Eating the Right Stuff

By: Terri Queck-Matzie

It all comes down to protein. A recent study at the Dickinson Research Extension Center (DREC) at North Dakota State verifies the critical value of protein in grass-fed cattle production – with startling results.

Steers that grazed annual crops late in the grazing season showed a 25 percent edge in rib-eye size over those grazing only perennial grasses, and spent 25 fewer days in the feedlot to finish.

“Growth requires the appropriate combination of many nutrients, including protein,” says DREC Director Kris Ringwall, Ph.D. “The challenge is finding adequate forage protein late in the season, and in our research, standing crops provided the solution.”

The research began with a study of early weaning as a way to manage short forage supplies in drought by turning calves out in standing crops. Calves were confined for a week to ten days, then placed in the cornfield. They grew well, producing results comparable to grazing grass and indulging in mother’s milk.

“When they’re that young, they’re naïve and they don’t know what’s under the husk, so over-eating is no problem,” explains DREC Animal Scientist Doug Landblom, key researcher on the project. By the time they came out of the field, they were backgrounded and ready to move on up the chain.

That made Landblom and his cohorts wonder if a similar approach could be used for older calves, specifically yearling steers. “It seemed a lot of available forage was not being utilized,” he says, “at a time when rising feed prices were pushing against profit.” Landblom also knew an obstacle to grazing cattle later in the season is a lack of protein (9-10 percent crude protein is considered a minimum acceptable level), an obstacle that could be overcome by a change in diet. “We needed a different model, a different way of capitalizing on forages while maintaining protein quality.”

The two-year research project began with 144 large-framed steers divided into three groups. The steers were weaned in early November, maintained on low-quality forage through the winter gaining less than 1.0 pound per day; then split into the three groups. Group one was sent directly to the feedlot. Group two grazed pasture only. Group three began on pasture, then switched to annual crops.

Groups two and three, the pastured animals, were put out on crested wheat grass in early May and fed there until the third week of August (104 days). By then, the forage was losing protein. Registering a crude protein content of 18 percent in early May, CP declined to 8.5 percent in early June. Other native grasses were at 13 percent CP in early June and 7 percent by early August.

At that time, half of the steers were moved to field pea-barley pasture for 27 days. There the protein measured 15.8 percent. That dropped to 13.5 percent in early September. They were then moved to unharvested corn (CP of 18 percent in mid-August to 7 percent in early October) for 52 days before being shipped to the feedlot. Landblom says to avoid the danger of animals overeating the corn (“This time around they know what’s under those husks.”) the calves were fed a corn diet for four to five days prior to going into the field to prepare the rumen and to avoid sending them into the field too hungry.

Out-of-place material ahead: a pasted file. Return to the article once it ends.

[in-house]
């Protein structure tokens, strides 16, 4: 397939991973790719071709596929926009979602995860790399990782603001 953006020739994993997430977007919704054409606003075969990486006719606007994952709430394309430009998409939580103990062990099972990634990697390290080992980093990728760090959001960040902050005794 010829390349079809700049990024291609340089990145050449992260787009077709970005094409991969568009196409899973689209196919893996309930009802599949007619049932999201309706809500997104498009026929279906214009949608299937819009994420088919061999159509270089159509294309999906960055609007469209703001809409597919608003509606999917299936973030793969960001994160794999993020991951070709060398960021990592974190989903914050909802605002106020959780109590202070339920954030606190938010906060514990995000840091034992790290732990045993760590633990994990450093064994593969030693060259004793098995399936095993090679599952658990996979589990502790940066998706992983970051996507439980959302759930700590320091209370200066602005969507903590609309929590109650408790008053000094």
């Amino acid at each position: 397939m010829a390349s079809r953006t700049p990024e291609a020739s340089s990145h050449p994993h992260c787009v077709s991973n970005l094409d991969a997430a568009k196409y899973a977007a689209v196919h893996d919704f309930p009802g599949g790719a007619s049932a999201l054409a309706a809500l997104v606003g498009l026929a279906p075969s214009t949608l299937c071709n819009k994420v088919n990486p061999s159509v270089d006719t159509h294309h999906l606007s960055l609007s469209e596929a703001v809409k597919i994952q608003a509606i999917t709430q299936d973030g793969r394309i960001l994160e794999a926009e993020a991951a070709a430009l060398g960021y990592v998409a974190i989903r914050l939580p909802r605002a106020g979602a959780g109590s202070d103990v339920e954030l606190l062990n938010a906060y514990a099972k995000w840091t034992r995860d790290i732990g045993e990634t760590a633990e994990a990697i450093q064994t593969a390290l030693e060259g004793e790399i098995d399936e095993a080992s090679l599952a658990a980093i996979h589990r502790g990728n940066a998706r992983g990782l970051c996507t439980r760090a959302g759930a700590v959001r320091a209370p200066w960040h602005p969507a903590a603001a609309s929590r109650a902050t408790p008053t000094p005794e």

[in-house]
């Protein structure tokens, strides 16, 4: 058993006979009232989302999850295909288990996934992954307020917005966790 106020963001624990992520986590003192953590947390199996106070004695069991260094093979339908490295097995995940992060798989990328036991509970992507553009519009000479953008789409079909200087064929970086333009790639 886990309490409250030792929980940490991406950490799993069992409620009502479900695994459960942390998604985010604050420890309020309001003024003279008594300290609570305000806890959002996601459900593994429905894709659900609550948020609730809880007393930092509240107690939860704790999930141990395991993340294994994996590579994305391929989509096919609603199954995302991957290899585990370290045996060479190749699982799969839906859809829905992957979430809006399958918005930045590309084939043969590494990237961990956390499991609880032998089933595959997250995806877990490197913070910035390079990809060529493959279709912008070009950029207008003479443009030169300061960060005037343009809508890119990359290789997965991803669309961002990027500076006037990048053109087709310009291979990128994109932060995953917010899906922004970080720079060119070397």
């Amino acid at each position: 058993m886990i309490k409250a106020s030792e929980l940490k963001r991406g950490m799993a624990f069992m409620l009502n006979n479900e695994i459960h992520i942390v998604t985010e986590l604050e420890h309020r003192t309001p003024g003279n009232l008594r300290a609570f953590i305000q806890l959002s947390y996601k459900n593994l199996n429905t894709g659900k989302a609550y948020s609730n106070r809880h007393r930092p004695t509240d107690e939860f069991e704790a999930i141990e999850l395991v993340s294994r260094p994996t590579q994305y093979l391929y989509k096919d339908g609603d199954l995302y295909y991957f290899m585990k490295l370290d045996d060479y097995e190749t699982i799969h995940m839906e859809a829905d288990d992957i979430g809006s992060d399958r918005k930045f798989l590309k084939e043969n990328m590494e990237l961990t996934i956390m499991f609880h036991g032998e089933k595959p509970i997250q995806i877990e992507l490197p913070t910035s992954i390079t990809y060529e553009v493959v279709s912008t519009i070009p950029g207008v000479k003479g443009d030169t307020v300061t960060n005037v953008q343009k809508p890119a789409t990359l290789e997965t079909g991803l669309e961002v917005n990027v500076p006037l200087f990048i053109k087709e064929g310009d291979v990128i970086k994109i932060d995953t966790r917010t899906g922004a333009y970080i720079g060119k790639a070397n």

“It’s important to match the calves’ growth needs to the forage,” says Landblom. Monitoring forage protein levels and moving calves accordingly seemed to do just that. The calves in group three went to the feedlot heavier, and thus spent less time there – 61 days, compared to 91 days for the pasture fed calves and 142 days for the feedlot fed control group. “The pasture and annual crops group went into the feedlot at around 1,200 pounds. It’s not far to go to get to 1,400.”

When compared to the first group of steers that went straight from winter grazing to the feedlot, they gained faster with better feed efficiency, costing less to produce per pound. “After two months in the feedlot, carcasses were heavier and hung a higher quality grade,” says Landblom. “It really works, on the farming side and on the net revenue side.” Both feed and labor costs were less. In the study, Landblom found the pasture and annual forage group to be profitable without risk management procedures netting an average $9/steer, whereas the all pasture group netted a negative $30/steer and the feedlot netted a negative $298/steer. “Cattle are grazing animals and will do most of the work for you.”

And there are other benefits, like waste management and getting the cattle out of confinement. Still, researchers admit the method is not for everyone; but for those with access to forage, water, fencing, and a desire to retain ownership, Landblom says this is a viable and practical option.

“There are those raising eyebrows at this, asking ‘why not just harvest the grain?” adds Ringwall, “and in some parts of the country, where the grain business is more prominent, that may be more feasible. But we’re such a grain-oriented country, we tend to forget about the forage component.”